Dr. Douglas S. Paauw, associate professor of medicine in the Division of General Internal Medicine at the University of Washington, has been appointed as the first holder of the Rathmann Family Foundation Endowed Chair in Patient-Centered Clinical Education. The foundation has contributed $1.5 million to fund the chair, in order to encourage training in patient-oriented medicine.
It is the first chair within the UW School of Medicine, and one of the first in the nation, to recognize the important role of outstanding clinician/teachers who promote innovation in medical education. The Rathmanns established their family foundation in Washington in 1991. Its primary area of philanthropy is in education, with priority given to science and math as well as the arts, in cities where family members live. Those include Philadelphia, Annapolis, Minneapolis, San Francisco and the adjacent Peninsula. In Seattle, the foundation funds science education, scientific research and environmental education.
The medical school in 1989 adopted a clinician/teacher pathway within its tenure track to acknowledge the importance of teaching and patient care alongside the demands of a world-class research program. The school established rigorous criteria for evaluation and promotion of clinician/teachers, who are expected to spend 80 percent of their time on teaching and patient care, and 20 percent on scholarship.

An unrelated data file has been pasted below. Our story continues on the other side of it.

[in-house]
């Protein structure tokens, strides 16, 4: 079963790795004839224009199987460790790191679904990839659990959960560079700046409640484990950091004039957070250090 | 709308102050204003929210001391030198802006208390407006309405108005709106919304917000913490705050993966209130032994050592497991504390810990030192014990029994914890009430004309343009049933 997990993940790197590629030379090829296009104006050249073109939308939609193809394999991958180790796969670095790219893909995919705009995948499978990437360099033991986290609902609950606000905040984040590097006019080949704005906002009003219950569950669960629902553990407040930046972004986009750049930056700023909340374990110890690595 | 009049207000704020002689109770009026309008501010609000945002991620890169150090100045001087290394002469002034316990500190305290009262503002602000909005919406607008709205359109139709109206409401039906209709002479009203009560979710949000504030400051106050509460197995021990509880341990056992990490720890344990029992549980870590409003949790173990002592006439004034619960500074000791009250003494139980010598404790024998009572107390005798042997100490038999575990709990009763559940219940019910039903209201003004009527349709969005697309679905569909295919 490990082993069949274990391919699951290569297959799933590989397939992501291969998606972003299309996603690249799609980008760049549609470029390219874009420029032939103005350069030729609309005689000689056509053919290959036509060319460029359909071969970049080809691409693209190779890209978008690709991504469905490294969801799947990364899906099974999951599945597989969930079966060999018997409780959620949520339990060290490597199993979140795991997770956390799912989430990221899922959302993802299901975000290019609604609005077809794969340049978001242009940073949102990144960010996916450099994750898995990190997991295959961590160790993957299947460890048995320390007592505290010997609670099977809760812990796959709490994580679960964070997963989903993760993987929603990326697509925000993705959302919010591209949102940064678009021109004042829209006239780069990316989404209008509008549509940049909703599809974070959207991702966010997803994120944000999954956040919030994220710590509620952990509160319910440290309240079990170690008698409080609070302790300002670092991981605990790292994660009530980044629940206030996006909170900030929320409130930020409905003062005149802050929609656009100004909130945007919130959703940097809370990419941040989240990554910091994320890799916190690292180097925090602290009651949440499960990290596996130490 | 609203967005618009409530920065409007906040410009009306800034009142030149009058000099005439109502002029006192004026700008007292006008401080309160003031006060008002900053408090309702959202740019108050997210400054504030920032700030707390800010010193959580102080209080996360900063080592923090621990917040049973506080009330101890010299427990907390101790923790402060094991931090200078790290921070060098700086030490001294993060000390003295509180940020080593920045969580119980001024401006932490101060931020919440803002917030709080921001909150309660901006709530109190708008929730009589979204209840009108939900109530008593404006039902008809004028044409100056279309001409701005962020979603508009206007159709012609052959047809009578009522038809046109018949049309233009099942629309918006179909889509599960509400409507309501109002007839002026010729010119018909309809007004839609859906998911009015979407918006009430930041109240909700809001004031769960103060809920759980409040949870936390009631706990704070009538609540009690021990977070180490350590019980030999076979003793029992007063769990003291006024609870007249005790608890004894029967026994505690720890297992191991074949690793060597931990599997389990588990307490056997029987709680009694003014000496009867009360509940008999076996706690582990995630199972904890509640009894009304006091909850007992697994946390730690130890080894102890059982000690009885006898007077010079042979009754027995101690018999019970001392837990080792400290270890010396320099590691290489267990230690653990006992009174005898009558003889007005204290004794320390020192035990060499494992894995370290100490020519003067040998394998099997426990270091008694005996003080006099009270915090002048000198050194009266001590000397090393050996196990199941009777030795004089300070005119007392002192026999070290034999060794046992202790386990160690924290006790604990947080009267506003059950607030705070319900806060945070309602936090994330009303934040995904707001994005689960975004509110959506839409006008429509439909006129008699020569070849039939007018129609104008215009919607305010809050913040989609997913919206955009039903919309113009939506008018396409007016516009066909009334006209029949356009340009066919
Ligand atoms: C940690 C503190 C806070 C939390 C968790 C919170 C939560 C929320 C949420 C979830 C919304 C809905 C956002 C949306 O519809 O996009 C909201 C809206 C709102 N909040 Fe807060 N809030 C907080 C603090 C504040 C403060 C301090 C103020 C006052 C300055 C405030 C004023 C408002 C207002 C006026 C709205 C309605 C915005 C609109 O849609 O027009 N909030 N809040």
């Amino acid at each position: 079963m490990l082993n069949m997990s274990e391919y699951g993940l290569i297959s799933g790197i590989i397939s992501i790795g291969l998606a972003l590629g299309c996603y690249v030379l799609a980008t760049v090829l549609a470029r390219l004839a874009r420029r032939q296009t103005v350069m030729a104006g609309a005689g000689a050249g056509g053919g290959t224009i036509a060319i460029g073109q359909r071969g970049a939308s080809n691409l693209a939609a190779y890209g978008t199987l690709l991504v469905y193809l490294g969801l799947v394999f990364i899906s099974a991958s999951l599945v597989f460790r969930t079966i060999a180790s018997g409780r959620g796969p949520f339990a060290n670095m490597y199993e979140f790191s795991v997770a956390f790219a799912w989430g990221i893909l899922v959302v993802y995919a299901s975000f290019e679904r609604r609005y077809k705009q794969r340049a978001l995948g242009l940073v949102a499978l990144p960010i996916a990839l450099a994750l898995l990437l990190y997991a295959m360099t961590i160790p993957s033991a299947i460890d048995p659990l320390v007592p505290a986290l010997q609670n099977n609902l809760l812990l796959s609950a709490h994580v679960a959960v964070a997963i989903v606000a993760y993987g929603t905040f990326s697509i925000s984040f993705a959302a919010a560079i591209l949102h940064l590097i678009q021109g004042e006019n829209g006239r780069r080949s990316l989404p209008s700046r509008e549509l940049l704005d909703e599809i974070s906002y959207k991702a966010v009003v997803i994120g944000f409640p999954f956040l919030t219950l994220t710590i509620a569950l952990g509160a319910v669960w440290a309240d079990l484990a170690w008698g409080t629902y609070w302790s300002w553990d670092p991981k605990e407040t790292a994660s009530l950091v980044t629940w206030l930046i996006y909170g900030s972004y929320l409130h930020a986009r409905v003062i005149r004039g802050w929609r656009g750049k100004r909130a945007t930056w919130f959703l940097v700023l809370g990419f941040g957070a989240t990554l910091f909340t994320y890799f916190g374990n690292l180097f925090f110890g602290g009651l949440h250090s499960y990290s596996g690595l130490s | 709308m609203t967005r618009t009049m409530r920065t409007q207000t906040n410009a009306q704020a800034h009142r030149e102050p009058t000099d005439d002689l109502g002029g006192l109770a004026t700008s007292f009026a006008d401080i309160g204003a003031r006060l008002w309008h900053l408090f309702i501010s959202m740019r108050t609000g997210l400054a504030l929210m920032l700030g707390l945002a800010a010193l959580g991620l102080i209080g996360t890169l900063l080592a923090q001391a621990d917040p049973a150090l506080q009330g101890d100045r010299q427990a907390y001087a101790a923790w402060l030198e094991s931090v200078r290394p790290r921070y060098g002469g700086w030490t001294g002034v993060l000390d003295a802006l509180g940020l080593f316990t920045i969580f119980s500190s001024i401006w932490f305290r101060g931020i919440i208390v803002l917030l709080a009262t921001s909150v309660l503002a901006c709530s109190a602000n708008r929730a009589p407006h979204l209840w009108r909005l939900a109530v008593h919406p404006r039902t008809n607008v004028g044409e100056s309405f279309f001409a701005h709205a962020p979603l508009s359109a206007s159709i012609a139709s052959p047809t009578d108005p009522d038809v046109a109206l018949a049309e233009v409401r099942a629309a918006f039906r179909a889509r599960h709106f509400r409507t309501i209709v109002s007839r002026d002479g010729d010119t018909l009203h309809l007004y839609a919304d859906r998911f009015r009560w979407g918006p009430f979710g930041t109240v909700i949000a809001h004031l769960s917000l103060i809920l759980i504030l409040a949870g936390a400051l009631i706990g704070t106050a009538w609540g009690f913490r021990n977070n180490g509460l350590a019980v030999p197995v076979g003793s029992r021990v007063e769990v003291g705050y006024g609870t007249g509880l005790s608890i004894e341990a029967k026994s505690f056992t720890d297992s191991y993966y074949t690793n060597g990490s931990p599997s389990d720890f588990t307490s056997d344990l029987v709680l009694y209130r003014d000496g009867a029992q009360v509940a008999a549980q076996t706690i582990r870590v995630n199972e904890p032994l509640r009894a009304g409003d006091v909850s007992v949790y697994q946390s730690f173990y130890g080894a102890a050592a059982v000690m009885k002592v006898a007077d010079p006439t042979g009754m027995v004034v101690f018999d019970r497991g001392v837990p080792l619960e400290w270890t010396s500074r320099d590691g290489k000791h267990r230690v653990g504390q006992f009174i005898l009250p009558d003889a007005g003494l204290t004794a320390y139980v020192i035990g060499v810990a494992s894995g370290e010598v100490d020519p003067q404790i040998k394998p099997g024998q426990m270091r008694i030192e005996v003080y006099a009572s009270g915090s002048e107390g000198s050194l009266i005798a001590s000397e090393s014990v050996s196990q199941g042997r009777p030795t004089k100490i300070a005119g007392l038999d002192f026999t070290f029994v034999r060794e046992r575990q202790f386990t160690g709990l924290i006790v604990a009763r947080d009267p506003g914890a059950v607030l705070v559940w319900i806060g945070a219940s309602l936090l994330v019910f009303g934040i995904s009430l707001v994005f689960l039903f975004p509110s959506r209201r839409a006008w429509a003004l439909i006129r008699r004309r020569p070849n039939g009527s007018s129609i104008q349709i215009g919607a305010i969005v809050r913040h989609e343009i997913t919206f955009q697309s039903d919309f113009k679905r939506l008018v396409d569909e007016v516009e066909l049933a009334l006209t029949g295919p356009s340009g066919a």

“The creation of a clinician/teacher pathway, and now the endowment of the Rathmann chair, affirm the importance we place on having faculty whose primary commitment is to training the next generation of physicians,” said Dr. Paul Ramsey, UW vice president for medical affairs and dean of the School of Medicine. “We are very grateful to the Rathmann Family Foundation for its extraordinary generosity.”
Paauw has been teaching at the UW since 1989. He is an attending physician at UW Medical Center and Harborview Medical Center. He has been recognized repeatedly for his clinical and teaching talent, including distinguished teaching awards from both the university and the School of Medicine. He also has received the Clinician-Teacher Award of Excellence from the Society of General Internal Medicine, the Paul M. Beeson Teaching Award, and has been named one of the “Best Doctors in America” three times.
Paauw has written numerous journal articles, textbook chapters and examination materials on HIV, pulmonary diseases and other topics. He is also the editor of the book Guide to Internal Medicine and CME editor for Scientific American Medicine. In addition, he has numerous responsibilities with the American College of Physicians and the Society of General Internal Medicine.
The Rathmann Family Foundation board endowed the chair in response to incidents involving family members and friends in medical settings around the country. Laura Jean Rathmann, vice president of the foundation, said, “In most cases, problems did not stem from a lack of technology or expertise, as much as from a lack of focus on the patient and a lack of meaningful communication with the patient’s family.”
Technology plays an important role in this endowment to enhance human contact in hospitals and clinics. Dr. George Rathmann is president and chief executive officer of Hyseq, Inc., as well as chairman emeritus of Amgen, Inc. He was a co-founder of Amgen, and was also chairman of the board of Icos Corporation.
U.S. News & World Report has ranked the UW School of Medicine for the past seven years as the leading medical school in primary-care training. As part of the school’s mission to provide primary-care physicians for a five-state region, more than half the University’s graduating physicians have committed to primary care.